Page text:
Chest Acne: Causes and Treatment Options

Katelyn Hagerty

Medically reviewed by Katelyn Hagerty FNP

Written by Our Editorial Team

Last updated 10/15/2021

You already know acne is one of the most common skin conditions, yet pimples can plague the faces of adolescents and adults for a variety of reasons. And sometimes those bumps can get severe, as with scarring acne. 

It can be easy to find solutions for facial acne, but what happens when your pimples appear as chest acne?

Acne is acne and the same everywhere, of course, but the solution to the problem can often be location dependent. 

Read on to learn more about what causes pimples and how to tackle chest acne in particular.

What Is Acne?

Let’s start with some facts. 

Chest acne (or truncal acne, as it is sometimes called) isn’t a different type of acne. It’s the same common skin condition — simply in a different place. 

And of course, this type of acne shares the same central causes as the kind that appears on your face. 

Acne is a bacterial infection. But to be a little more specific, it’s a bacterial infection as a result of four factors in your skin’s healthy function: oil production, dead cell disposal, inflammation and the infection-causing bacteria itself. 

A pimple occurs when dead skin cells and natural oils (sebum) get stuck in your hair follicles, creating the perfect habitat for Propionibacterium acnes, or P. acnes. 

This is why acne shows up on your face and back: It tends to form on the parts of your body where there are more oil glands. 

Chest acne (like the rest of acne) starts with a clogged hair follicle  — just on a different part of your body.

As for why your pores get clogged? Dead skin cells and excess oil production can be caused by a lot of factors, from diet and water intake to hormones, stress or even the weather. 

Because hormones can cause the imbalance, chest acne tends to happen in adolescence. Of course, the condition as mentioned earlier can persist well into adulthood.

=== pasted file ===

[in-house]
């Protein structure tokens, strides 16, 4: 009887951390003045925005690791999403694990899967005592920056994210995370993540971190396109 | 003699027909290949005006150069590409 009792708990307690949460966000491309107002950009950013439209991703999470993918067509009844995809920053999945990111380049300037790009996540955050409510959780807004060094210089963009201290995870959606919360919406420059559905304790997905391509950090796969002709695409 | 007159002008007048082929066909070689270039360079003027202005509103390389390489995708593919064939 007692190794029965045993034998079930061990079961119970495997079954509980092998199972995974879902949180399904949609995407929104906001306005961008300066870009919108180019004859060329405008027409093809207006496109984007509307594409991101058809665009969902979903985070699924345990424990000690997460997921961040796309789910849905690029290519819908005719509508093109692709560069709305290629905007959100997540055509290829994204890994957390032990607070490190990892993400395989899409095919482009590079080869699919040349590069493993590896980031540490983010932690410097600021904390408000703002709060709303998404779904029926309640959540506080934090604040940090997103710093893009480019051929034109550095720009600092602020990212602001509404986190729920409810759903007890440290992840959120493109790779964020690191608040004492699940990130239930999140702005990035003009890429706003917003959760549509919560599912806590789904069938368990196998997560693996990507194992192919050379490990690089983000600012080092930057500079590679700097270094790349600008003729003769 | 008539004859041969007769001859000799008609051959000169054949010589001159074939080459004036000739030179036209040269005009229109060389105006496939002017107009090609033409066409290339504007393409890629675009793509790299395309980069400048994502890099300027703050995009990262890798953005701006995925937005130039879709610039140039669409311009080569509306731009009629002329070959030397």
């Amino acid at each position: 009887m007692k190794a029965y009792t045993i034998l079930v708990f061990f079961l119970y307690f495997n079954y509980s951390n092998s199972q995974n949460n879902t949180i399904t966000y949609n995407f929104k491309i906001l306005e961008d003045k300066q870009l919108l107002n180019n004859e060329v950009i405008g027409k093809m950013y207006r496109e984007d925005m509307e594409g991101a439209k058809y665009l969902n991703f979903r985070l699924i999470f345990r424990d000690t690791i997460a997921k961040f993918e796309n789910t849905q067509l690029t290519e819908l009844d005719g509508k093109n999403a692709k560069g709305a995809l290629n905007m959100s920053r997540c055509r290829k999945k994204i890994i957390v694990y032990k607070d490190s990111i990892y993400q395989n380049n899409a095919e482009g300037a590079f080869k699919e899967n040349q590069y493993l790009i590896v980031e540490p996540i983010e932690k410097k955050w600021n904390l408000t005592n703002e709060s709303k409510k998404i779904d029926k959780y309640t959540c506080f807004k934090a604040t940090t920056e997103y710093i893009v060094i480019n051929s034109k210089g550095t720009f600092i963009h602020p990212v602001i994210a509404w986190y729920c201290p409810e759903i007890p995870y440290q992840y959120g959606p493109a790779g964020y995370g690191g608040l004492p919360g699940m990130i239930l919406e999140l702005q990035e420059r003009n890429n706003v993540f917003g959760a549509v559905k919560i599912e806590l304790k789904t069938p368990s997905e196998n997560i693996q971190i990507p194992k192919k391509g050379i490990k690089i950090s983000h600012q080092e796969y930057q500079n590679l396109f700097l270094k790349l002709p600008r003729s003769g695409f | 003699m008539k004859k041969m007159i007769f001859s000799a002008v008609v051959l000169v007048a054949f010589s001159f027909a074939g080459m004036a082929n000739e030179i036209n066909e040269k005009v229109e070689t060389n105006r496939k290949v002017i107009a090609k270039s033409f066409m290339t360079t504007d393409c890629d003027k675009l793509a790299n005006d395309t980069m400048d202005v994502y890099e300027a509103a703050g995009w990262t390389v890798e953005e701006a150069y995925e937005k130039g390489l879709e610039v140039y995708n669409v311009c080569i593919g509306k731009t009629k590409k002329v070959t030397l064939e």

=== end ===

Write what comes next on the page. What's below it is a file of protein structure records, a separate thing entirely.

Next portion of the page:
Oil and Your Skin

Oil, sebum, lipids: These are just names for a part of your everyday skin health that is often misunderstood. Oil is a crucial production element in the upkeep of your skin’s health. 

The pores on your face, chest and back produce oil, or sebum, through a gland called the sebaceous gland. This gland’s sole purpose is to help your body wick away dead skin cells.

When everything works correctly, the sebaceous glands keep those dead skin cells from accumulating, which helps keep your skin looking healthy and glowing. 

But if things go awry (which can happen if you produce too much oil) your pores can suddenly be overflowing with an oily buildup in which acne bacteria can multiply, form pimples and lead to acne breakouts.

Specifics on Chest Acne 

When it comes to chest acne, it’s helpful to understand that while all acne is acne, the location of your acne can influence how you treat it. 

There’s been a lot of research on and attention paid to facial acne, yet chest acne is often considered a left-behind subgroup. 

And that’s not just our opinion. A 2019 article published in the Journal of Drugs in Dermatology noted that there’s a relative sparsity of research on the topic of chest acne, yet data shows that more than half of facial acne sufferers also have some acne on the back, shoulders or chest.

While chest acne isn’t as visible, the authors of the article noted above explained that truncal acne can still be serious — and lead to scarring and pigmentation issues. 

Treatments for chest acne aren’t significantly different than those of facial acne, but there are a few things that should be kept in mind, like the relatively larger surface areas of the chest and back as compared to the face.

This might mean that some treatments are less ideal for the chest. Using antibiotics on a large area of skin, for example, could increase the risk of forming resistant bacterial strains. 

Likewise, some treatments are hard to apply to areas of skin that may be covered by clothing or in contact with bedding or other surfaces throughout the day or night.

That said, your clothing could contribute to chest acne, if it’s not breathable and traps bacteria on your skin. 

Whether or not sweat contributes to chest acne, though, is up for grabs.  A 2008 study found no relationship between sweating and acne, though results were limited. 

The American Academy of Dermatology Association, regardless, still recommends you not stay in sweaty clothing for long periods of time if you’re trying to reduce body acne.

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How to Treat Chest Acne